The U.S. District Court for the District of Minnesota has entered a consent decree of permanent injunction against Kwong Tung Foods Inc., doing business as Canton Foods to prevent the distribution of adulterated noodles and sprouts. The complaint was filed on July 14, 2016 at the request of the FDA.
The complaint alleges that Kwong Tung Foods violated the federal Food, Drug, and Cosmetic Act by preparing, packing, and/or holding noodles and sprouts under insanitary conditions so the food may have been contaminated with filth or rendered injurious to health. The facility, according to the complaint, failed to exclude pests and rodents, failed to maintain equipment, and failed to ensure adequate employee sanitation.
Principal Deputy Assistant Attorney General Benjamin C. Mizer, head of the Justice Department’s Civil Division said, “Kwong Tung Foods was repeatedly warned about the insanitary conditions at its Minneapolis food facility. The Department of Justice will continue to work aggressively to protect consumers from adulterated food and enforce our nation’s food safety laws.”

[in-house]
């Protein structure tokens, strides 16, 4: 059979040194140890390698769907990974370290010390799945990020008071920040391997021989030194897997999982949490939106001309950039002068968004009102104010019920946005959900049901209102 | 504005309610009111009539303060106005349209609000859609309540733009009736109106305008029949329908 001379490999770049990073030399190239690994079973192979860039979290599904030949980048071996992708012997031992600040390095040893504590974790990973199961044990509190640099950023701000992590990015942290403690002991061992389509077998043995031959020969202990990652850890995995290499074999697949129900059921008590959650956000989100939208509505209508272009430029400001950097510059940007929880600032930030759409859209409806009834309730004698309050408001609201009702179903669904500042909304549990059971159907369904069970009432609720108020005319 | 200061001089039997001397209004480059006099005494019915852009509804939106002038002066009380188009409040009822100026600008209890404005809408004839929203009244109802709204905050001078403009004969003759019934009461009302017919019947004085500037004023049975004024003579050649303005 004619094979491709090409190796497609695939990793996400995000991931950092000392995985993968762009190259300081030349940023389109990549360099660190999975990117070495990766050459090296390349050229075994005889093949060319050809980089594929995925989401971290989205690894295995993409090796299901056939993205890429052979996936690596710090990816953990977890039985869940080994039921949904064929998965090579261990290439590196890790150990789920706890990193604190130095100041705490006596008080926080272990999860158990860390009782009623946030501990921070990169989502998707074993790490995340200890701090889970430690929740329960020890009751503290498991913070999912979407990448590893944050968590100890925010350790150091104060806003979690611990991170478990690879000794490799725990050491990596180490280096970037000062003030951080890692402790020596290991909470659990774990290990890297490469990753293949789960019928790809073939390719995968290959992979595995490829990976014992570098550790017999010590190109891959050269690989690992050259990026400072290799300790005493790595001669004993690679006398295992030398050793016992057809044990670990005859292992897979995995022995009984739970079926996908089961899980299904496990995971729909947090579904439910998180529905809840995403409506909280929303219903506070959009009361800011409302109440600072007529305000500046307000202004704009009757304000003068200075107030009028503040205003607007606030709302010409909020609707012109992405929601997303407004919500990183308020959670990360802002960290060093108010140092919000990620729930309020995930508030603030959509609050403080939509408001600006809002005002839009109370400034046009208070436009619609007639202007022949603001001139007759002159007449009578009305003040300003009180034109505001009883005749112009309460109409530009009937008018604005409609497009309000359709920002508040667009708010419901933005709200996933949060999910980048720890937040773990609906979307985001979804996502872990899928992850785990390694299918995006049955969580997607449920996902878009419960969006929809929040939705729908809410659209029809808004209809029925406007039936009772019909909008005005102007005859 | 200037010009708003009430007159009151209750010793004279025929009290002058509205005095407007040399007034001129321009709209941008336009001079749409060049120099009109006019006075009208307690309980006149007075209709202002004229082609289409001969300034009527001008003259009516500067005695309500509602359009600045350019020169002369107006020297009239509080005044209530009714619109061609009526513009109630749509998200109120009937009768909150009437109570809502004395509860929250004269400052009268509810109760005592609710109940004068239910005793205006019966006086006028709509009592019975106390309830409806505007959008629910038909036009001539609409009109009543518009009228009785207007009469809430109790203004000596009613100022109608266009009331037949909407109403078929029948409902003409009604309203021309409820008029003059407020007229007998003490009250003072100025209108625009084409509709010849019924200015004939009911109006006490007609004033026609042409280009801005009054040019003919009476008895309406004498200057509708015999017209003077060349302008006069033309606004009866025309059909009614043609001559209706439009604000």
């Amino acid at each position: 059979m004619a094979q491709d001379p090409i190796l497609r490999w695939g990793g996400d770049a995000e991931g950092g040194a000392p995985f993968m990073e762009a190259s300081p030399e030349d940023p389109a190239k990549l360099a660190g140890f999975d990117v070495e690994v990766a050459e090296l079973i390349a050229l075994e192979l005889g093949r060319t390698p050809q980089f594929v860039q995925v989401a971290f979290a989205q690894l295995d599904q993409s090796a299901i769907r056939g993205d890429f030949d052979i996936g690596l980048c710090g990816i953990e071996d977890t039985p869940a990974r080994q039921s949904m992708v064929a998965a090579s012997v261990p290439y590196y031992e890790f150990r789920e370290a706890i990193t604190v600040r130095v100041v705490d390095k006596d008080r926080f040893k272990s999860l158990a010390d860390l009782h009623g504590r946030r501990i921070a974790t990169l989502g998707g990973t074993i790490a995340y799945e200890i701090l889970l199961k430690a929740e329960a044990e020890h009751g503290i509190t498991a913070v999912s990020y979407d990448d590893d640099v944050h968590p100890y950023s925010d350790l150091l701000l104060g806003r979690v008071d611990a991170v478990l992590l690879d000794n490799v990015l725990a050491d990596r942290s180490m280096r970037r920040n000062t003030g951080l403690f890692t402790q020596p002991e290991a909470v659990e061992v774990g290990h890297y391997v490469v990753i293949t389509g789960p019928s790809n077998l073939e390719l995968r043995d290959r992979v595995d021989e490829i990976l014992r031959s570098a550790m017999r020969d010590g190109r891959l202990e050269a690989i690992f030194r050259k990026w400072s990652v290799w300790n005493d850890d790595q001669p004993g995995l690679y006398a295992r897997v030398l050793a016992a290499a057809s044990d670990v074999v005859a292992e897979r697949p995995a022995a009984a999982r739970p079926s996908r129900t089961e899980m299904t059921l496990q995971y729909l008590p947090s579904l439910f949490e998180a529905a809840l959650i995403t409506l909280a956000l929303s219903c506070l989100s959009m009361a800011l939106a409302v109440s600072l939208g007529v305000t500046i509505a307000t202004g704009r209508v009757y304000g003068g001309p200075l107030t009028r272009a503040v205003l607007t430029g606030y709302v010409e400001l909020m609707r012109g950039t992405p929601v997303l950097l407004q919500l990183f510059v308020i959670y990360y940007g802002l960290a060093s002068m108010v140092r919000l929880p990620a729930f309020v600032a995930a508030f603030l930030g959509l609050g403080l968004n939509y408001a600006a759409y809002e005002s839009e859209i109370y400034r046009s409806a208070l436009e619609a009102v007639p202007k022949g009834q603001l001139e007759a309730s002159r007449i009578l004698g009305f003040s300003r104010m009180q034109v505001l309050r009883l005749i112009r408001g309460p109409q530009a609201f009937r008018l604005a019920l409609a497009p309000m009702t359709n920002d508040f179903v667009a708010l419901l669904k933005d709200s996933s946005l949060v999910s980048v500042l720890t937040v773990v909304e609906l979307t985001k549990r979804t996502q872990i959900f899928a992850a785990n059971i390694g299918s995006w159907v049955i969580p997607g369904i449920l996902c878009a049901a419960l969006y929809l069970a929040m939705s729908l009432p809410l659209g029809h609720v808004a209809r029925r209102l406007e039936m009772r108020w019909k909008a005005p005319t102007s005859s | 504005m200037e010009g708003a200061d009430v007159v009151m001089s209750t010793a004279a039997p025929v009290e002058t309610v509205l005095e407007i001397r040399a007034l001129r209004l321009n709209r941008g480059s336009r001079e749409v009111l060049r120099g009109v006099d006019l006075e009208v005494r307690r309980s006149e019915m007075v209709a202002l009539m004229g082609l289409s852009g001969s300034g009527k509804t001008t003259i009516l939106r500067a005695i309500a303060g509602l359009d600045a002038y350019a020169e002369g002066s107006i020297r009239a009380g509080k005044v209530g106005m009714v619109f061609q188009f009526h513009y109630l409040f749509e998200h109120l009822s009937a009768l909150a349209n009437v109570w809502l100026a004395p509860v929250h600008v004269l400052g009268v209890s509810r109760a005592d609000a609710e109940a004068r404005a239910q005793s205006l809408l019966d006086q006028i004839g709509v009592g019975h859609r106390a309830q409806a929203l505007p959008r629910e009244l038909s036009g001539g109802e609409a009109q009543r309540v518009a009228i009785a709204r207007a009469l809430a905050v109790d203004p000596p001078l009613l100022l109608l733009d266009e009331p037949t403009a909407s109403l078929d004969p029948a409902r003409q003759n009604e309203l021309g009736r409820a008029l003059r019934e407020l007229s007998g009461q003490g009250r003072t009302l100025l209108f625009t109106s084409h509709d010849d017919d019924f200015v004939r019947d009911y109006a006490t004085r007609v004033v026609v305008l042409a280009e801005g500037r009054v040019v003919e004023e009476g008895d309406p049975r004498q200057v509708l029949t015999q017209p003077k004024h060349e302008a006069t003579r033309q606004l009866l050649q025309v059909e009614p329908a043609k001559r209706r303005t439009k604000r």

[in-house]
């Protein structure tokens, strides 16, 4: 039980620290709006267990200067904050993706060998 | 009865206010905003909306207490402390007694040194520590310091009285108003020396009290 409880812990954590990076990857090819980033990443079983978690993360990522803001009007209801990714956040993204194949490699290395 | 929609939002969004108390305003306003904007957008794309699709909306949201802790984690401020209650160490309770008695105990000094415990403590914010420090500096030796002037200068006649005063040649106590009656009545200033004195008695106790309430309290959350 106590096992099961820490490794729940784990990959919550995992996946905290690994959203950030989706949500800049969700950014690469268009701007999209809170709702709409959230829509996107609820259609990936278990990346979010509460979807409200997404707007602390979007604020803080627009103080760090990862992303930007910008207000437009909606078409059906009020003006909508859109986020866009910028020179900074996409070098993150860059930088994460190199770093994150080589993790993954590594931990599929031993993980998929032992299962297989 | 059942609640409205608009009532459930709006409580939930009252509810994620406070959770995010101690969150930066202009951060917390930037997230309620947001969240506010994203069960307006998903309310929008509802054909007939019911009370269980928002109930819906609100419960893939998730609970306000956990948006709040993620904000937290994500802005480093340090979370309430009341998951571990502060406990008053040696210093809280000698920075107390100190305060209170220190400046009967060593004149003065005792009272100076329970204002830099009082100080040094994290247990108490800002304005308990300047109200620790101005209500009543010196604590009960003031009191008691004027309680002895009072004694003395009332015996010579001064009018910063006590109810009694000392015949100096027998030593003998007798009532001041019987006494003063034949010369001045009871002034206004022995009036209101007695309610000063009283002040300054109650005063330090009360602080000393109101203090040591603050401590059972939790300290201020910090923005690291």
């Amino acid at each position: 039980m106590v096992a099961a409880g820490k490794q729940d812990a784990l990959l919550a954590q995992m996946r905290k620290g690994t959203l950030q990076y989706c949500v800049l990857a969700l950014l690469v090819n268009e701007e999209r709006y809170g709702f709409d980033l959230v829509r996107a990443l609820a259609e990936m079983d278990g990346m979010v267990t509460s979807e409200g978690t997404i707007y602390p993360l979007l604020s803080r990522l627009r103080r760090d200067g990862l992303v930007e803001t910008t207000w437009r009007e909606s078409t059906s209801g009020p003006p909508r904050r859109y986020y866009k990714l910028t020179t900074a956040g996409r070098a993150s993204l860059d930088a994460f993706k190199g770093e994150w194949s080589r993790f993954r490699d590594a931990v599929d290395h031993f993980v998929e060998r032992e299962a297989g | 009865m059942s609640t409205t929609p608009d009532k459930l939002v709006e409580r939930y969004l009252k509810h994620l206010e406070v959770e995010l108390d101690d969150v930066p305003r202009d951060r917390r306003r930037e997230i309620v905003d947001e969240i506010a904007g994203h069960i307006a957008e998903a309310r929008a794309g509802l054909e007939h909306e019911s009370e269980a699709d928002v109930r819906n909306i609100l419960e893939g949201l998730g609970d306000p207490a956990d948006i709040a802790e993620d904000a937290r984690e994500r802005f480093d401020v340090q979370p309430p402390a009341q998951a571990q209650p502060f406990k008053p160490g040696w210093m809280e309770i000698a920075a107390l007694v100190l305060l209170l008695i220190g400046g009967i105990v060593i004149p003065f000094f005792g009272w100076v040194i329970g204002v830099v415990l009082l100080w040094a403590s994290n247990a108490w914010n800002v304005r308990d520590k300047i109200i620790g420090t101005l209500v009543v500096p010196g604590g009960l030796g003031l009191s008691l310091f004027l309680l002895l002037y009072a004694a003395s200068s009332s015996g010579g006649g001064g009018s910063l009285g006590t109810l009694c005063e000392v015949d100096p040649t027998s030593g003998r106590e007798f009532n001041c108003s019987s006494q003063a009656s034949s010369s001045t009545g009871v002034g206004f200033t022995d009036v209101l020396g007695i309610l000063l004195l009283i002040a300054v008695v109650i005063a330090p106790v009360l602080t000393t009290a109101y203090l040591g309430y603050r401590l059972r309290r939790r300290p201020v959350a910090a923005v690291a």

The defendants are also bound by a permanent injunction, representing that they have “ceased receiving, preparing, processing, packing, holding, or distributing any type of food at or from any location.” If the company wants to sell food again, they must take certain steps to improve and then get written approval from the FDA.
The FDA inspected the facility at 1840 E. 38th Street in Minneapolis in October 2015. FDA inspectors observed evidence of live and dead pests and rodents in production rooms, a black mold-like substance and debris on production equipment, potential cross-contamination with major allergens, condensate dripping onto finished bean sprouts, and inadequate employee sanitation practices. The facility was also inspected twice in 2014 and inspectors observed the same violations. Food processors are required by law to comply with current good manufacturing practices as stipulated under FDA regulations.